2. What kind of ads are show on Nick and during iCarly?
3. How are the ads effective corresponding to iCarly and Nick?
4. How does advertisers view children and their parents.

Gathering Data

Context Analysis. I watched multiple episodes of iCarly and documented the commercial advertising being shown during each episode and noted how and who each ad was targeted towards. In addition, I also navigated through the iCarly and Nickelodeon website and researched how the ads are being directed to young viewers. Lastly, I read Sarah Banet-Weiser's book Kids Rule! for most of my information.

My Results

My results from watching a number different iCarly episodes show that the majority of the commercials shown are targeted towards young viewers and a small number of the commercials shown are directed to parents and adults figures. As far as the show iCarly, each episode is about 22 minutes long. So therefore, that leaves about eight minutes for commercials to run. Young viewers are exposed to about 8 to 10 commercials throughout a single iCarly episode. Each commercials can contain content varying network related media (iCarly other Nick shows promotion, Disney movies, Nick identity branding "Nick Kids," and internet games), (boy and girls) toys, to food products like cereal.

Key Findings

Nickelodeon as a network broadcast two different types of commercial advertising. One is corporate advertising and the other is brand advertising. The major concern dealing with children’s media is the issue of a child’s viewing response to advertising. This is such an important concern due to the fact that it’s a difficult task for a child to differentiate between what’s media content and media advertising. Therefore, Nickelodeons way of dealing with this major issue of kids being consumer citizens was creating a branding identity corresponding to the network for its young viewers. So the idea of “Nick Kids” was used as a means of separating children to be part of the network instead of just being consumers of the network. Nickelodeon’s respect and appreciation for its young viewers gives way to sense of empowerment for children. Overall, this empowerment is what prevents children form being taken advantage of by commercial advertising. As far as iCarly, the commercials shown throughout each episode are not hard for children to distinguish between ads and network content because the majority of ads played directly correspond to things not connected to Nick or iCarly. But most the ads portray a fun and playful notion which i believe is one the aspects of the their sales pitch which draws a child's attention. On the other hand, ads directed that are shown which are directed towards parents and adult figures are more straight forward with the sales pitch in getting them to purchase certain products and toys for their children.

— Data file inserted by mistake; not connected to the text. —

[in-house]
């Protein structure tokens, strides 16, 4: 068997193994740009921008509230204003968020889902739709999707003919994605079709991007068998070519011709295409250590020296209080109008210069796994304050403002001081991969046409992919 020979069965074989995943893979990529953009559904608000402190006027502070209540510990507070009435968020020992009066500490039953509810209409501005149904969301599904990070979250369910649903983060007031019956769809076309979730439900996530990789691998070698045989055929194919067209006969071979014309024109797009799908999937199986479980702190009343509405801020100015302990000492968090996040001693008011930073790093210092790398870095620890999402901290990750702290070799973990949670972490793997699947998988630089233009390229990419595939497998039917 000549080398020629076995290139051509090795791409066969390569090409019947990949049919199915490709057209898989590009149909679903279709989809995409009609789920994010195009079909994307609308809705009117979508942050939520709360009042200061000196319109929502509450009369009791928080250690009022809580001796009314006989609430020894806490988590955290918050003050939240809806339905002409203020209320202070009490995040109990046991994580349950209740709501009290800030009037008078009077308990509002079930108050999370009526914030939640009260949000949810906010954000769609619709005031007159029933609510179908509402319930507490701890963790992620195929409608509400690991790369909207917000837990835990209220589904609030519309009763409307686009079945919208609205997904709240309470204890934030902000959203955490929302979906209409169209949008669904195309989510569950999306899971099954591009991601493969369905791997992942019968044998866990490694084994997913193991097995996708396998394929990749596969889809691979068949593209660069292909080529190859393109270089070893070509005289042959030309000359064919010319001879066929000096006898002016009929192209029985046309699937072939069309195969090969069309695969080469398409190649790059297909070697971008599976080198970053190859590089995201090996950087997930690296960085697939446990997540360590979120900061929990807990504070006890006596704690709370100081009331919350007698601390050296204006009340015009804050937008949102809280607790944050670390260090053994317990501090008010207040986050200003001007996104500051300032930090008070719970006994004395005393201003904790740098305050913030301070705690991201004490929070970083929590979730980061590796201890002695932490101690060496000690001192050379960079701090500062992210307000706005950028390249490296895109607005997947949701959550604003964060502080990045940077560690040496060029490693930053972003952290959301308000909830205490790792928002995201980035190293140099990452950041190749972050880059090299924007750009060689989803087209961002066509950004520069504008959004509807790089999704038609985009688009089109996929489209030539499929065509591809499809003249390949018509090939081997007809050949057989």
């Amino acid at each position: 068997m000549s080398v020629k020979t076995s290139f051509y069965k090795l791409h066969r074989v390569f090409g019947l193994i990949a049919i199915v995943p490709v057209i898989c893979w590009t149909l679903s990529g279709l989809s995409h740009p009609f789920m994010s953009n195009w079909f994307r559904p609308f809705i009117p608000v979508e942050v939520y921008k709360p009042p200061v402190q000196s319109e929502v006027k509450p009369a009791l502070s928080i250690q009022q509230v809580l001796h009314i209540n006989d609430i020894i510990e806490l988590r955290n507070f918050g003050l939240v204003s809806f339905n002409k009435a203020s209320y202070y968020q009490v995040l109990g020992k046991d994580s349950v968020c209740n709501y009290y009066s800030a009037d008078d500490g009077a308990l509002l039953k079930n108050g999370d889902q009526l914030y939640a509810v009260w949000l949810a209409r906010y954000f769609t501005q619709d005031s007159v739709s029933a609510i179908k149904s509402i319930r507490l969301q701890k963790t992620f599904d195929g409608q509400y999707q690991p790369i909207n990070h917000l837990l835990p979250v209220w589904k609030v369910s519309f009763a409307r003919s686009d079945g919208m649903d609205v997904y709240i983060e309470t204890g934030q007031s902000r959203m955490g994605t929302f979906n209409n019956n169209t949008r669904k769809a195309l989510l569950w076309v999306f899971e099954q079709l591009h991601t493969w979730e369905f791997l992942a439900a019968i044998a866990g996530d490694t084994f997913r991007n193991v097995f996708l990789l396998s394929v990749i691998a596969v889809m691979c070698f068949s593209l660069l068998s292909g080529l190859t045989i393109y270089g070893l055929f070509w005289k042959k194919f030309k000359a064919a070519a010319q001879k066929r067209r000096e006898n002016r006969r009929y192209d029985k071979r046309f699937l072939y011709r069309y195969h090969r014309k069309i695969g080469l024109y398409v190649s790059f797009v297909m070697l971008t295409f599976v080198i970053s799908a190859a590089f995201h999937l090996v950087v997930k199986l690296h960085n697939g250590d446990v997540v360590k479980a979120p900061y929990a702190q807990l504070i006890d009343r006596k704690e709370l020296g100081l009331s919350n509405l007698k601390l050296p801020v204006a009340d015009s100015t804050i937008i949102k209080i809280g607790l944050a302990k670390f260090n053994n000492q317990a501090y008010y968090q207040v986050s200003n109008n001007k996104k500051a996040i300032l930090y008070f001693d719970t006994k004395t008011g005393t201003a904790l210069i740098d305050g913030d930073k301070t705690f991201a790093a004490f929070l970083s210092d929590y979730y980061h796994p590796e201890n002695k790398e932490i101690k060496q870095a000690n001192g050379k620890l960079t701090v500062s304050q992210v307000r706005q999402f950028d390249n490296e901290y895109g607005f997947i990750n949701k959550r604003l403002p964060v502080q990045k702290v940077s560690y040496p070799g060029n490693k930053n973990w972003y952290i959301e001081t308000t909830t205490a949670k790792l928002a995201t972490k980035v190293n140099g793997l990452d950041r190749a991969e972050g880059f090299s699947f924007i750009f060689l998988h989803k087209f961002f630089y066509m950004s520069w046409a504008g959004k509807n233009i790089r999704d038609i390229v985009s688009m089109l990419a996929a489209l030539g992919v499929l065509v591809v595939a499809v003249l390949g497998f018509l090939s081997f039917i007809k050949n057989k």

Schneider, D. (Producer), & Hoefer, S., Weissman, A., Kendall, D., Reinsel, R., Christiansen, R., & Goldstein, J. (Directors). (2008-2010). iCarly
[Televisionseries].Hollywood, California:Viacom International Inc.
Banet-Weiser, S. (2007). Kids Rule! Nickelodeon and Consumer Citizenship. United States: Duke University Press.
Nickelodeon kids and teen website. http://www.nick.com/shows/icarly. © 2011 Viacom International Inc. All Rights Reserved